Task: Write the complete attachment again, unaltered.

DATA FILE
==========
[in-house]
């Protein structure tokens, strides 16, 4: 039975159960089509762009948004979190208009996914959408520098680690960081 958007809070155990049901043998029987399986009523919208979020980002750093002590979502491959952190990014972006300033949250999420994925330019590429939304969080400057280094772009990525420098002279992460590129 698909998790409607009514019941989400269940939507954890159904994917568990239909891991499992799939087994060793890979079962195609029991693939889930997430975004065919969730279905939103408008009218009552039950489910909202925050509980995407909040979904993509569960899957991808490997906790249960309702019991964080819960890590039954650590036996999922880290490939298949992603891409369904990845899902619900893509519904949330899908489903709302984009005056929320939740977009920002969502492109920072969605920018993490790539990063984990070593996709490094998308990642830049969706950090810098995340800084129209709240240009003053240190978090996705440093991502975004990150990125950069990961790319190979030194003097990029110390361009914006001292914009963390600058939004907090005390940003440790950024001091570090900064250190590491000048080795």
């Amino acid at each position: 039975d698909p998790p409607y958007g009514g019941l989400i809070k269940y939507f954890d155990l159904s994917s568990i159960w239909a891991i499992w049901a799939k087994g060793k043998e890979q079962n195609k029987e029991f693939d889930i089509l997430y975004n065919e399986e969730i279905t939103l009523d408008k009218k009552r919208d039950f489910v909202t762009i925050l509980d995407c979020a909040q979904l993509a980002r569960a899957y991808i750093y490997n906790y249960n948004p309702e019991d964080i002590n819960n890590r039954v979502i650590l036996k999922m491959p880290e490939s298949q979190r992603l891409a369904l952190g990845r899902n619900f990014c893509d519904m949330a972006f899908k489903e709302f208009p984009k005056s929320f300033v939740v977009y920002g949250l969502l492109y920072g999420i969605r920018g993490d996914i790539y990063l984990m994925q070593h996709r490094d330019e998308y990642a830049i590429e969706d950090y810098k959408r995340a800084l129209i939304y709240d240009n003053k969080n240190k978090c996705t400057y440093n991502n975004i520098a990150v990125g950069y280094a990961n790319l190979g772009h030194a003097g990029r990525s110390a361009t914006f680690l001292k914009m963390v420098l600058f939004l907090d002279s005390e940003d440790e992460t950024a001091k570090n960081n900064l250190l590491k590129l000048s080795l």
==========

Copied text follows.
[in-house]
């Protein structure tokens, strides 16, 4: 039975159960089509762009948004979190208009996914959408520098680690960081 958007809070155990049901043998029987399986009523919208979020980002750093002590979502491959952190990014972006300033949250999420994925330019590429939304969080400057280094772009990525420098002279992460590129 698909998790409607009514019941989400269940939507954890159904994917568990239909891991499992799939087994060793890979079962195609029991693939889930997430975004065919969730279905939103408008009218009552039950489910909202925050509980995407909040979904993509569960899957991808490997906790249960309702019991964080819960890590039954650590036996999922880290490939298949992603891409369904990845899902619900893509519904949330899908489903709302984009005056929320939740977009920002969502492109920072969605920018993490790539990063984990070593996709490094998308990642830049969706950090810098995340800084129209709240240009003053240190978090996705440093991502975004990150990125950069990961790319190979030194003097990029110390361009914006001292914009963390600058939004907090005390940003440790950024001091570090900064250190590491000048080795």
């Amino acid at each position: 039975d698909p998790p409607y958007g009514g019941l989400i809070k269940y939507f954890d155990l159904s994917s568990i159960w239909a891991i499992w049901a799939k087994g060793k043998e890979q079962n195609k029987e029991f693939d889930i089509l997430y975004n065919e399986e969730i279905t939103l009523d408008k009218k009552r919208d039950f489910v909202t762009i925050l509980d995407c979020a909040q979904l993509a980002r569960a899957y991808i750093y490997n906790y249960n948004p309702e019991d964080i002590n819960n890590r039954v979502i650590l036996k999922m491959p880290e490939s298949q979190r992603l891409a369904l952190g990845r899902n619900f990014c893509d519904m949330a972006f899908k489903e709302f208009p984009k005056s929320f300033v939740v977009y920002g949250l969502l492109y920072g999420i969605r920018g993490d996914i790539y990063l984990m994925q070593h996709r490094d330019e998308y990642a830049i590429e969706d950090y810098k959408r995340a800084l129209i939304y709240d240009n003053k969080n240190k978090c996705t400057y440093n991502n975004i520098a990150v990125g950069y280094a990961n790319l190979g772009h030194a003097g990029r990525s110390a361009t914006f680690l001292k914009m963390v420098l600058f939004l907090d002279s005390e940003d440790e992460t950024a001091k570090n960081n900064l250190l590491k590129l000048s080795l």